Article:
IE 11 is not supported. For an optimal experience visit our site on another browser.

Klobuchar: Decrease in mental health care is a factor in gun violence


Sen. Amy Klobuchar, D-Minn., appeared on Andrea Mitchell Reports Wednesday pushing for policymakers to more aggressively study the link between mental illness and gun violence prevention.

A USA Today report out this week assessed the nation's mental health care, assigning the country with a "D" grade nationally. In response to the poor ranking, Klobuchar pointed to the decrease in services to the mentally ill and the failings of background checks in preventing gun crimes.

"That was the issue in Virginia Tech, where we have now 19 states that have less than 100 records they've submitted for the background check national system to buy a gun,” Sen. Klobuchar said. “But the other piece of this is mental illness. And I think we should look at some of the violence in our culture, and whether it's video games and how we can do better ratings systems, and empower parents to make decisions about what their kids watch, those things should all be in the mix. “

Klobuchar also backs the re-authorization of the 1994 Assault Weapons ban and the push being led by Sen. Dianne Feinstein, D-Calif., who was one of the original co-sponsors and authors of the bill.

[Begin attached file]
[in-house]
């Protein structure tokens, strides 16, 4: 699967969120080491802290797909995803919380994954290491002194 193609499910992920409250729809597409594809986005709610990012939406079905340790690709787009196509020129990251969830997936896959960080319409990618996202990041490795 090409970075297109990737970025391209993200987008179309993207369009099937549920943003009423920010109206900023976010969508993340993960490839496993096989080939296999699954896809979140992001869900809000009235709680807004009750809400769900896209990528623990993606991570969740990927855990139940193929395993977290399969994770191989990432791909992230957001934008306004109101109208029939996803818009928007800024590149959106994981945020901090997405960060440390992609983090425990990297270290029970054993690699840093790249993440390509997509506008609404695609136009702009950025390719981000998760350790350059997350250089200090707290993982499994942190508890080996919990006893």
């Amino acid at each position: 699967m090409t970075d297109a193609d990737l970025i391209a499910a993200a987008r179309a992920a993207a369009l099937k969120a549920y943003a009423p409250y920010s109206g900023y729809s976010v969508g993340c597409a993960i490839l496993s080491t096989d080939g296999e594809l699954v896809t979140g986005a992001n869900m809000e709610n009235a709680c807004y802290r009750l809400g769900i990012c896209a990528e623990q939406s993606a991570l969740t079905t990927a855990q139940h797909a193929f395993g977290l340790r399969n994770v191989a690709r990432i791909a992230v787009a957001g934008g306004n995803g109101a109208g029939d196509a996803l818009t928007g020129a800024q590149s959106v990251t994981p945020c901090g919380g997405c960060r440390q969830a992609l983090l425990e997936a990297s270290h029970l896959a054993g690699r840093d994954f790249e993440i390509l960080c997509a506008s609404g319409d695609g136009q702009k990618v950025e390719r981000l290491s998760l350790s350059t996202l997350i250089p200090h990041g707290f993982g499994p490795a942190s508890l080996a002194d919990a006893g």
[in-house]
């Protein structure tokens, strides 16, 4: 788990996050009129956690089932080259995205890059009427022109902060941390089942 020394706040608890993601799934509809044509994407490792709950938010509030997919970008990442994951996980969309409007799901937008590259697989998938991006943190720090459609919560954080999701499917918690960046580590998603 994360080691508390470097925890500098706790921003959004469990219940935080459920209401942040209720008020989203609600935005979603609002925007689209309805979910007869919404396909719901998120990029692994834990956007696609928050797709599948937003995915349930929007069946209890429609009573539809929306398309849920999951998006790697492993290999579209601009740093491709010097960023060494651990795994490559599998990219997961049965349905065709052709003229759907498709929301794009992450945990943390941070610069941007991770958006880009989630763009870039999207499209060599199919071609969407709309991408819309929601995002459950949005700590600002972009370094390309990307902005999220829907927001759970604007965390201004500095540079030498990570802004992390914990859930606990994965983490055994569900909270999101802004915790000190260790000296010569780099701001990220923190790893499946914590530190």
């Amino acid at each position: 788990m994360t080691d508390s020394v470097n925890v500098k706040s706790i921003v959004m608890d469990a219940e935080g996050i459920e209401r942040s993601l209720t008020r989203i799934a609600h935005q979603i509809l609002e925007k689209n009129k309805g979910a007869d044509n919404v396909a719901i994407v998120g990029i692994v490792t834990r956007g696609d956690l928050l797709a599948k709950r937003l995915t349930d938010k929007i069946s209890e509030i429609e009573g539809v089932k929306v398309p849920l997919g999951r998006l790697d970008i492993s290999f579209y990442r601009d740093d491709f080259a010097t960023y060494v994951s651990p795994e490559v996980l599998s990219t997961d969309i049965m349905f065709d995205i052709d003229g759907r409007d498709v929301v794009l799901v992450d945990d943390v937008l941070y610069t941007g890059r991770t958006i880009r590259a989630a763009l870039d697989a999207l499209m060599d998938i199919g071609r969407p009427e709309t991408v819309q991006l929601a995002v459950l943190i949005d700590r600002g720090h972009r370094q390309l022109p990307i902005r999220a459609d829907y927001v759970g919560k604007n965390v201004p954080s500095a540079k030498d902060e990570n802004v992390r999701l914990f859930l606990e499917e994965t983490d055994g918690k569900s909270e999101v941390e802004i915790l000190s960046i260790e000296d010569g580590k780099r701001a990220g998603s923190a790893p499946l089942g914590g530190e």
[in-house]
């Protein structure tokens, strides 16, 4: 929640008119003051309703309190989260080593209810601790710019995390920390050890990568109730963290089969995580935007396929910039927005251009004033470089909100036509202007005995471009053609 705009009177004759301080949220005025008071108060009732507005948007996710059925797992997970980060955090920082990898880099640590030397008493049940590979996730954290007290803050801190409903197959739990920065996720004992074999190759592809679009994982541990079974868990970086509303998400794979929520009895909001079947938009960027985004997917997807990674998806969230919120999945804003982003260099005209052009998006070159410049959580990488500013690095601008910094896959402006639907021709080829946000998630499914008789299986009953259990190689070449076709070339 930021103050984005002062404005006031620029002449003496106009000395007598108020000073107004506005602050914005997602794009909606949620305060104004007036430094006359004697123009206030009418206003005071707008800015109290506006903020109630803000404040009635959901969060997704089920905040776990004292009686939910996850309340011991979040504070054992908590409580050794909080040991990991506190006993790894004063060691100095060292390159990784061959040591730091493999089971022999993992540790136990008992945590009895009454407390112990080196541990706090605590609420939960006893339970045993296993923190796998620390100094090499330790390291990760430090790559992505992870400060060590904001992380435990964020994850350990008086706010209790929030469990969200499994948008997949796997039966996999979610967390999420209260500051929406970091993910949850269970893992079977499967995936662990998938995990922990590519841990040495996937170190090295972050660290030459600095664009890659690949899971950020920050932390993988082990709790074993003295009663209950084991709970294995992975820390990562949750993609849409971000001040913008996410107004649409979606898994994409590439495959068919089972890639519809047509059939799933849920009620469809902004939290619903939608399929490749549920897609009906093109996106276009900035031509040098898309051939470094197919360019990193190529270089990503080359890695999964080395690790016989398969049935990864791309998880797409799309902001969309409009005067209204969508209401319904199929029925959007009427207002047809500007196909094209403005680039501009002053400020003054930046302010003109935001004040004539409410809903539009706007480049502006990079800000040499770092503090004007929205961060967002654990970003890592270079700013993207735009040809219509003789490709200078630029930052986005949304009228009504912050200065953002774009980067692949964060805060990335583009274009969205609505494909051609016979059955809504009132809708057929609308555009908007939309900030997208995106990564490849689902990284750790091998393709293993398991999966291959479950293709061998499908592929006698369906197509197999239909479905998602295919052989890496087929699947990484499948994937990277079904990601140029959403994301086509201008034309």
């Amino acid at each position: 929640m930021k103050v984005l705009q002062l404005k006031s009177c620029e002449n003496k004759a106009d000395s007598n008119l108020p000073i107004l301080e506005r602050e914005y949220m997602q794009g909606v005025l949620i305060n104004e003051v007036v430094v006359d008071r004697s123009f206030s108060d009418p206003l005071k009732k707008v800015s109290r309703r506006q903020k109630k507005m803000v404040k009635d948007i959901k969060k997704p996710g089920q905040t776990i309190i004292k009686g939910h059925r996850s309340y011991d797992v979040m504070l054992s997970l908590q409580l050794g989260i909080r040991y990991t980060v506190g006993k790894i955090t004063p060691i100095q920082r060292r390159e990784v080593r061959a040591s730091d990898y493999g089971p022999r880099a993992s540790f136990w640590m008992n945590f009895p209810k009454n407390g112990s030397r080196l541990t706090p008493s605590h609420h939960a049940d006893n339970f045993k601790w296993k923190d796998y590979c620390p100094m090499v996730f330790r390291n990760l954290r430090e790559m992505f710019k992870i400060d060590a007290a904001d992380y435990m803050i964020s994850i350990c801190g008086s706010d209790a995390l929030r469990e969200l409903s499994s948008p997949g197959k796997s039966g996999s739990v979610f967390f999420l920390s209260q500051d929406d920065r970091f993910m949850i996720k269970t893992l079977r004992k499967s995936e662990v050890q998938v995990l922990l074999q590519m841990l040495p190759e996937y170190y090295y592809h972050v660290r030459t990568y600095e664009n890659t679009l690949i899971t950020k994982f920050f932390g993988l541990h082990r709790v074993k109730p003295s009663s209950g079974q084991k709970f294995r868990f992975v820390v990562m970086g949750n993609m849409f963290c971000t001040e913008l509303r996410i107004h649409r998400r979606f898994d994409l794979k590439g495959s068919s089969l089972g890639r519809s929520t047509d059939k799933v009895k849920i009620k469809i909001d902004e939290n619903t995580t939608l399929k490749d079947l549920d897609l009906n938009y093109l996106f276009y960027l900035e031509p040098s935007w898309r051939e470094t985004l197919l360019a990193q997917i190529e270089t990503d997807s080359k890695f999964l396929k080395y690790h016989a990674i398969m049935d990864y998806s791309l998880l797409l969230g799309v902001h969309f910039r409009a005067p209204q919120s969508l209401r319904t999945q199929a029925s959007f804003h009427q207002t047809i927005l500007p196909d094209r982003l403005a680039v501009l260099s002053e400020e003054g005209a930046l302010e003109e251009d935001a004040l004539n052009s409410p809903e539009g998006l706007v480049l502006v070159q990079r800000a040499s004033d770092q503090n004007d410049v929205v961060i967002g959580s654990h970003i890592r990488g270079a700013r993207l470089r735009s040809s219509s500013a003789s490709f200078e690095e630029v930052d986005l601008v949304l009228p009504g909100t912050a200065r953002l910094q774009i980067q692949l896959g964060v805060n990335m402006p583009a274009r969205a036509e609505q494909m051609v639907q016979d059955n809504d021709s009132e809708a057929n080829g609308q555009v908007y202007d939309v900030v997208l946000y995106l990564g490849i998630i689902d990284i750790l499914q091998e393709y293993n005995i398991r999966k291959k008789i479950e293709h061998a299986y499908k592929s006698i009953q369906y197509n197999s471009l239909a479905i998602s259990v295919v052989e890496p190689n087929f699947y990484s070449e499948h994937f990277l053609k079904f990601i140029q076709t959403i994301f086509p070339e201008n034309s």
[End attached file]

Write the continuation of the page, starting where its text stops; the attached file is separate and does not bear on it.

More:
The Minnesota Democrat is also examining a broader mix of policy prescriptions. “You have the issue, of course, of the high-capacity magazines, and if we can put some limits there. Each of these shootings, you need to look at the facts. I'm a prosecutor, I believe in looking at evidence. And when you look at the evidence, you'll see a vast number of things that can be solutions here,” said Klobuchar.

Andrea Mitchell also pressed Klobuchar, a member of the Senate Judiciary Committee, on whether she believes former Sen. Chuck Hagel will be confirmed to lead the Pentagon.

“You've seen a number of senators that are open-minded and want to hear his answers and give full consideration to his nomination," Klobuchar said. "And I was just concerned that this kept going without a nominee, and now there is a nominee for both positions and all of these concerns, as they should be, should be considered in the process."

Pressed further, Klobuchar would only add: “I have no crystal ball, I wouldn't have thought we were going to be in the Senate at 2:00 in the morning on New Year's Eve. I never would have thought that. So I think right now that's--I don't think anyone can really say."